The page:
Police went into a room at Hays Medical Center on Dec. 16 and seized a terminally ill patient’s vaping device and some edible paste containing THC. They cited him for drug possession and set a court date for Jan. 2. He’s essentially bedridden and in the final stages of terminal, inoperable cancer. I called the Hays Police Department about it. The dispatcher said she’d have someone call me, but that hasn’t happened yet.
The news of the bust was relayed to me by one of the patient’s friends. I talked with the patient, 69-year-old Greg Bretz, by phone from his hospital room and he described what happened. He said he’s “flat on my back” in his hospital bed and can’t stand up unassisted. He’s been using his vaping device and eating a little bit of the THC paste on bread to relieve his symptoms since he was hospitalized about three weeks ago. He said a doctor told him to do whatever he wants if it makes him feel better, because there’s basically nothing medical science can do for him anymore other than hospice care.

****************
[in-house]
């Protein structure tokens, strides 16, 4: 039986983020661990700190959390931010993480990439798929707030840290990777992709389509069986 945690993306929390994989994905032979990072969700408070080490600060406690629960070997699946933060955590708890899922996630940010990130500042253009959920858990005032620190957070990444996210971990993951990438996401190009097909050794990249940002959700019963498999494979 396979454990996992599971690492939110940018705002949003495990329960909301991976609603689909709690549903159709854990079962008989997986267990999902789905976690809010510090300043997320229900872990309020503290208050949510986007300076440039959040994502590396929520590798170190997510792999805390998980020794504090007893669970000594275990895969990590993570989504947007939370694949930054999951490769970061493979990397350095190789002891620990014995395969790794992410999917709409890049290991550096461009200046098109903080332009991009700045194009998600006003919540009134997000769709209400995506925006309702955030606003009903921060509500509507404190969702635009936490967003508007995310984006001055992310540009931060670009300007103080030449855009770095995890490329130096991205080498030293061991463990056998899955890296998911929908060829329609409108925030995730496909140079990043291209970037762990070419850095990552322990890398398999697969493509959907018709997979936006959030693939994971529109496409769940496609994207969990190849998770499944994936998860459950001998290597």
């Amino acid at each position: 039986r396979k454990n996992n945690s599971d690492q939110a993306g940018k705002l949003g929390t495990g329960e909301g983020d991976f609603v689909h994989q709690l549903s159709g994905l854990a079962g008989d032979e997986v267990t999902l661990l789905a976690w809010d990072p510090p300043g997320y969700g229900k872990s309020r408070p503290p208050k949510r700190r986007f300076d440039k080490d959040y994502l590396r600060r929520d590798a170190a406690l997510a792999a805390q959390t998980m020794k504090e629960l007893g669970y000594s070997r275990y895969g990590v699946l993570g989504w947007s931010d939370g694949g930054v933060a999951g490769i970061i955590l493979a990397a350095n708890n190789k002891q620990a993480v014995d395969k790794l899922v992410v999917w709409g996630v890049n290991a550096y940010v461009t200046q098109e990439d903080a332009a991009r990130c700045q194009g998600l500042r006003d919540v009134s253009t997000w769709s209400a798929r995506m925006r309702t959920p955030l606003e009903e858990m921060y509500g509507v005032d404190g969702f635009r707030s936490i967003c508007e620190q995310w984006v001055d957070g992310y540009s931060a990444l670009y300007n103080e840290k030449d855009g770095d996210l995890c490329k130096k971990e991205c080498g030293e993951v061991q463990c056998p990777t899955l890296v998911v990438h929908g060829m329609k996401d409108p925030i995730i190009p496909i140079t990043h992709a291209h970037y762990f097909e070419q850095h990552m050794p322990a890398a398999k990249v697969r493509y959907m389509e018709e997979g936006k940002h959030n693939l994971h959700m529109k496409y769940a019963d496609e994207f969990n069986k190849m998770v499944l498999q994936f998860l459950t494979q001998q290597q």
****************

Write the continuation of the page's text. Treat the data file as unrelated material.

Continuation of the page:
But a hospital staffer caught him vaping and reported him. Police were called and three officers came to his room. He said they told him the vaping device was a fire hazard, because the room is equipped with oxygen. That could be a valid concern. Vape devices have a small electronic element that heats liquid to steam for inhalation, and there have been cases where they malfunctioned and patients got burned using them while taking oxygen through a nasal tube. Bretz said he’s not on oxygen. He said the police were mostly intent on seizing his THC paste, which he argued was medicine, because his vaping liquid contains only a trace of THC, if any. He said he’ll try to contact the prosecutor and see if they’ll push back his court appearance. The one certainty in this sorry episode is that he’s not going to make it there. Typically, when a defendant doesn’t appear, a judge will issue an arrest warrant. If it comes to that, well, Bretz will be easy to find. He’s not going anywhere.